Source: Glynn T. Tonsor, Associate Professor, Department of Agricultural Economics, Kansas State University
Last Friday USDA released the much anticipated January Cattle Inventory Report. Given the host of issues facing the cattle industry this report will be dissected and debated for weeks if not years to come. Overall the take-home contribution of this report is additional confirmation of shrinking national cattle supplies. Most final estimates were within the range of pre-report expectations with the few exceptions (namely the annual calf crop being down nearly 3% and 3-state small grain pasture grazing supplies being down almost 16%) generally suggesting upcoming feeder cattle supplies may be even tighter than previously believed.
A deeper assessment of multi-year adjustments can shed additional light on transitions underway in the industry. Tables 1 and 2 were derived to present estimates of closely watched herd size statistics individually for the 10 states currently with the largest beef cow herds as well as regionally and nationally. Values are presented to enable easy comparison not to last year (which is provided in Friday’s report) but rather to the pre-drought period , 10 years ago, and 20 years ago. This reveals some important broader trends that can easily be missed by looking solely at year-over-year adjustments. While the ongoing drought certainly has important implications, comparing the current situation to that of 10 and 20 years ago reveals additional industry adjustments underway.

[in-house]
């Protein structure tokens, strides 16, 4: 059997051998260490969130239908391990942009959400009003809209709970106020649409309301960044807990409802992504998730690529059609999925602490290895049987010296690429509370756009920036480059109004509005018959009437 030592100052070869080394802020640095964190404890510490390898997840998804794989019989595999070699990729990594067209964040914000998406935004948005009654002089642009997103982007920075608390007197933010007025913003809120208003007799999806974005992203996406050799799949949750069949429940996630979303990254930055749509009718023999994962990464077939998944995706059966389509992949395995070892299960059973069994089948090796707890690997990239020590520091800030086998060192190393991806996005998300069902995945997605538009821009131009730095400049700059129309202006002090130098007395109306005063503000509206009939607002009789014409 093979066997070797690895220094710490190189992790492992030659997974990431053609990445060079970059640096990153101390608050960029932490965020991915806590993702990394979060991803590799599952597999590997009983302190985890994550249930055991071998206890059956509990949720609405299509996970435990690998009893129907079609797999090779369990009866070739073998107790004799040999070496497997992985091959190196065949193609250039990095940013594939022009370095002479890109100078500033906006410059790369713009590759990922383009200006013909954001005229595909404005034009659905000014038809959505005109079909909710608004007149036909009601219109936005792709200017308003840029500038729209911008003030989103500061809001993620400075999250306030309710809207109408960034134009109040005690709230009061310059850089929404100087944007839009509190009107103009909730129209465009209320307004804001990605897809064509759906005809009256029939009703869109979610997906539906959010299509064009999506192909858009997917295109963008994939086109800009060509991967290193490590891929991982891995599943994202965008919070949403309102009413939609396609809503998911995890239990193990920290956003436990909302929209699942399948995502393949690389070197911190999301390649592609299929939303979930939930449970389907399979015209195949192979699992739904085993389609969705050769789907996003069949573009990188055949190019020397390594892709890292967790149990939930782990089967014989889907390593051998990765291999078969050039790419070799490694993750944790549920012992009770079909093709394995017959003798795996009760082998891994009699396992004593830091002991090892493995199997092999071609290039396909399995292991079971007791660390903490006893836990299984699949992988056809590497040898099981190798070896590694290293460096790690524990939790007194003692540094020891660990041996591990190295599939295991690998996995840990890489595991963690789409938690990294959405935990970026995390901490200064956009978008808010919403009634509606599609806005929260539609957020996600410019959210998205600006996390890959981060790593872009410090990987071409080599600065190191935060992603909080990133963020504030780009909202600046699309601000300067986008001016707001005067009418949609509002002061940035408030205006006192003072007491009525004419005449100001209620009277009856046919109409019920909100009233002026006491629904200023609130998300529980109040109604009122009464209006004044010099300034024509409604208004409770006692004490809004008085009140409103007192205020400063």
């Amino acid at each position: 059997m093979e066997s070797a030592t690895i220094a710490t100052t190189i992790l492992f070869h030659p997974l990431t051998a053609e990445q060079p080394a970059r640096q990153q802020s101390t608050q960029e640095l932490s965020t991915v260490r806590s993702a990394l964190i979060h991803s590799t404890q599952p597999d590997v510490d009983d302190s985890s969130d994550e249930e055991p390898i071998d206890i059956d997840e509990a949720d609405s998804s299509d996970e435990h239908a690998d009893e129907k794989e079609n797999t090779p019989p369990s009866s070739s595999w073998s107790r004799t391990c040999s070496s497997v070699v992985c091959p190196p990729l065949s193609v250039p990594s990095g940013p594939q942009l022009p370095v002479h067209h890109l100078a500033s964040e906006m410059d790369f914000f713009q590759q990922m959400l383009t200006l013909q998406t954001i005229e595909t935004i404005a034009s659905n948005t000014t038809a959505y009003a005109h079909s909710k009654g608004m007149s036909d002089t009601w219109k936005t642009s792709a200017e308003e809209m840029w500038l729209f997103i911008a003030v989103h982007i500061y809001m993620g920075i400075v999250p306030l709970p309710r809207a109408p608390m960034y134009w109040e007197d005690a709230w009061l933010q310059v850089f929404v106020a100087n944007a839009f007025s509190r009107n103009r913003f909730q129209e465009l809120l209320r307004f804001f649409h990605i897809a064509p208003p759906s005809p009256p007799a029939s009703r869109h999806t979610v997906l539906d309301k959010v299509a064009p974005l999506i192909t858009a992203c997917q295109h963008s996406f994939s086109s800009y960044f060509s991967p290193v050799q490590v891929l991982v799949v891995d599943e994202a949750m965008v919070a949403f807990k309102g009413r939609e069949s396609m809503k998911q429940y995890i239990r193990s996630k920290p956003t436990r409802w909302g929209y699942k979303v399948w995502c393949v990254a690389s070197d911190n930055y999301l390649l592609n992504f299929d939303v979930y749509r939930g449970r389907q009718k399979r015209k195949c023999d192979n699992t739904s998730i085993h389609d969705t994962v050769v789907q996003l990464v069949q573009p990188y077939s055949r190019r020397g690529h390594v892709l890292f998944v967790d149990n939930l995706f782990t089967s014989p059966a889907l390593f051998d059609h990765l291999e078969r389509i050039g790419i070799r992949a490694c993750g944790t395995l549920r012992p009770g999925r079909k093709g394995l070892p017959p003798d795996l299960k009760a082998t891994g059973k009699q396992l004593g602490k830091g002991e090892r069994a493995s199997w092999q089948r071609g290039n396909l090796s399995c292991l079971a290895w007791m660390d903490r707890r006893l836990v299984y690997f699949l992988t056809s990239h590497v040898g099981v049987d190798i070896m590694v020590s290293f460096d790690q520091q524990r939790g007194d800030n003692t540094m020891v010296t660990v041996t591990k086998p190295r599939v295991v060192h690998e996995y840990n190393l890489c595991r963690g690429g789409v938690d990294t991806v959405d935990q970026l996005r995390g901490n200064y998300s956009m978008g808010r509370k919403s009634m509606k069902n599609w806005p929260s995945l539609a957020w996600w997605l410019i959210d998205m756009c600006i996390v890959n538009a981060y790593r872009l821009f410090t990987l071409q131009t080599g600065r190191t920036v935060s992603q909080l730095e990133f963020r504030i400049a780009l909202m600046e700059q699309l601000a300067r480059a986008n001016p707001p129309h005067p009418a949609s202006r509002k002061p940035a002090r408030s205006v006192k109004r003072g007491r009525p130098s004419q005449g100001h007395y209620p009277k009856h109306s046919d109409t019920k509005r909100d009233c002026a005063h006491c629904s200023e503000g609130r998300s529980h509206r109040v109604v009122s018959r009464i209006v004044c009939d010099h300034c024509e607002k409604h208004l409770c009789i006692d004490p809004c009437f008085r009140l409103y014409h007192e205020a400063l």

A review of table 1 reveals how remarkably stable the geographic dispersion of the beef cow herd was over the 1994-2010 period. Adding the ongoing drought and heifer retention patterns (table 2) enriches current understanding. While in total head the Great Plains followed the national trend of downsizing over the 1994-2010 period, its relative role as home to beef cows and heifers being retained was growing prior to the ongoing drought and has since accelerated. This suggests the Great Plains may be a “growth area” in terms of its role in the national industry. Of course, the current ongoing weather concerns facing this region may well alter this trajectory. Conversely while the share of the country’s beef cows has been stable in the Southeast, this region has a longer history of a decreasing role in retaining heifers. This suggests the Southeast may slowly be decreasing its overall relative industry role. While this region is the only broad area with “better pasture conditions than normal” which otherwise could indicate an expansion opportunity, the past pattern of reduced comparative heifer retention casts doubt on the likelihood of region-level expansion. Between the patterns of these two regions is the Southern Plains. Prior to the current drought, the herd in Texas was contracting while the herd in Oklahoma was expanding leading to limited net change in the region’s collective role in the industry. However, since 2010 the portion of both beef cows and retained heifers residing in the Southern Plains has fallen notably.